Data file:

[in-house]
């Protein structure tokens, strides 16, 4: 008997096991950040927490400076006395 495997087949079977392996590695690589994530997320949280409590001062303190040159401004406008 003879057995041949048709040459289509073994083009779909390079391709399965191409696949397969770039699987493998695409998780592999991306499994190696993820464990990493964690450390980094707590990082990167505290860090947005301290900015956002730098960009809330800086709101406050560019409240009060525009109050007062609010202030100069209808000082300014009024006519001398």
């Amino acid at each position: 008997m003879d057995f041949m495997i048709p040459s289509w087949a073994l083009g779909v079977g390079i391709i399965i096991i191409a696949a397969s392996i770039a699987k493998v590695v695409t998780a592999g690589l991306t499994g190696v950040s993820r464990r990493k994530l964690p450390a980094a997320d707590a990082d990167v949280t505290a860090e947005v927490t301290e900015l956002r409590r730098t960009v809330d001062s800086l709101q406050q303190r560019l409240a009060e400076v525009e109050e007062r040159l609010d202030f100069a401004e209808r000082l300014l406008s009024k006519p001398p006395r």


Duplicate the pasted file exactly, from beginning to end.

[in-house]
């Protein structure tokens, strides 16, 4: 008997096991950040927490400076006395 495997087949079977392996590695690589994530997320949280409590001062303190040159401004406008 003879057995041949048709040459289509073994083009779909390079391709399965191409696949397969770039699987493998695409998780592999991306499994190696993820464990990493964690450390980094707590990082990167505290860090947005301290900015956002730098960009809330800086709101406050560019409240009060525009109050007062609010202030100069209808000082300014009024006519001398």
């Amino acid at each position: 008997m003879d057995f041949m495997i048709p040459s289509w087949a073994l083009g779909v079977g390079i391709i399965i096991i191409a696949a397969s392996i770039a699987k493998v590695v695409t998780a592999g690589l991306t499994g190696v950040s993820r464990r990493k994530l964690p450390a980094a997320d707590a990082d990167v949280t505290a860090e947005v927490t301290e900015l956002r409590r730098t960009v809330d001062s800086l709101q406050q303190r560019l409240a009060e400076v525009e109050e007062r040159l609010d202030f100069a401004e209808r000082l300014l406008s009024k006519p001398p006395r």